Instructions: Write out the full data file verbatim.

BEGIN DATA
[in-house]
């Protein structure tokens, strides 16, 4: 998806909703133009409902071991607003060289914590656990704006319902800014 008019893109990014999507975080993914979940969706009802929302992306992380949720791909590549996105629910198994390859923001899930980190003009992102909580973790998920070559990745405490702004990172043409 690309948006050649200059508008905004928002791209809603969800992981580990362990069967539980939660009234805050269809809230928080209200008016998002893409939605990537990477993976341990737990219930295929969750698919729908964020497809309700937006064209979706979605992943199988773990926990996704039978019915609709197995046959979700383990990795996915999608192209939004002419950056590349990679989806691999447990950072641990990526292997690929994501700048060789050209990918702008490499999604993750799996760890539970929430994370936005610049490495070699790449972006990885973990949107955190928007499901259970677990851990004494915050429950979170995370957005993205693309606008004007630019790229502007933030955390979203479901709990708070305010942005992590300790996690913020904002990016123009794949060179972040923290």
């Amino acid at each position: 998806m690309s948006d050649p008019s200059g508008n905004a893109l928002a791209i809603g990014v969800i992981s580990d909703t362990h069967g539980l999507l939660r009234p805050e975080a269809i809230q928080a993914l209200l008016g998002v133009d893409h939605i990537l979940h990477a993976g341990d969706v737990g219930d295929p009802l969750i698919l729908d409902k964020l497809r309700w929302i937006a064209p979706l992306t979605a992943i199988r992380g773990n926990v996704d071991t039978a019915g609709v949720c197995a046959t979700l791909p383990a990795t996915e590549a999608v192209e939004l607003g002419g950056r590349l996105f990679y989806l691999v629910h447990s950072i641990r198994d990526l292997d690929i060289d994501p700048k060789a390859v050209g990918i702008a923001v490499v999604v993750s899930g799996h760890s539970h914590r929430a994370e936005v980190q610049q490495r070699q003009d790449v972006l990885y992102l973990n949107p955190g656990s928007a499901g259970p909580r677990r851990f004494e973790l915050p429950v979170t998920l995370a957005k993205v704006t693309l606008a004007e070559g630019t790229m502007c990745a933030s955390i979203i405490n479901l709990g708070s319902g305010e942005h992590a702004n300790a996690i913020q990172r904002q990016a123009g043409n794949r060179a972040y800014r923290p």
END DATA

[in-house]
């Protein structure tokens, strides 16, 4: 998806909703133009409902071991607003060289914590656990704006319902800014 008019893109990014999507975080993914979940969706009802929302992306992380949720791909590549996105629910198994390859923001899930980190003009992102909580973790998920070559990745405490702004990172043409 690309948006050649200059508008905004928002791209809603969800992981580990362990069967539980939660009234805050269809809230928080209200008016998002893409939605990537990477993976341990737990219930295929969750698919729908964020497809309700937006064209979706979605992943199988773990926990996704039978019915609709197995046959979700383990990795996915999608192209939004002419950056590349990679989806691999447990950072641990990526292997690929994501700048060789050209990918702008490499999604993750799996760890539970929430994370936005610049490495070699790449972006990885973990949107955190928007499901259970677990851990004494915050429950979170995370957005993205693309606008004007630019790229502007933030955390979203479901709990708070305010942005992590300790996690913020904002990016123009794949060179972040923290």
């Amino acid at each position: 998806m690309s948006d050649p008019s200059g508008n905004a893109l928002a791209i809603g990014v969800i992981s580990d909703t362990h069967g539980l999507l939660r009234p805050e975080a269809i809230q928080a993914l209200l008016g998002v133009d893409h939605i990537l979940h990477a993976g341990d969706v737990g219930d295929p009802l969750i698919l729908d409902k964020l497809r309700w929302i937006a064209p979706l992306t979605a992943i199988r992380g773990n926990v996704d071991t039978a019915g609709v949720c197995a046959t979700l791909p383990a990795t996915e590549a999608v192209e939004l607003g002419g950056r590349l996105f990679y989806l691999v629910h447990s950072i641990r198994d990526l292997d690929i060289d994501p700048k060789a390859v050209g990918i702008a923001v490499v999604v993750s899930g799996h760890s539970h914590r929430a994370e936005v980190q610049q490495r070699q003009d790449v972006l990885y992102l973990n949107p955190g656990s928007a499901g259970p909580r677990r851990f004494e973790l915050p429950v979170t998920l995370a957005k993205v704006t693309l606008a004007e070559g630019t790229m502007c990745a933030s955390i979203i405490n479901l709990g708070s319902g305010e942005h992590a702004n300790a996690i913020q990172r904002q990016a123009g043409n794949r060179a972040y800014r923290p």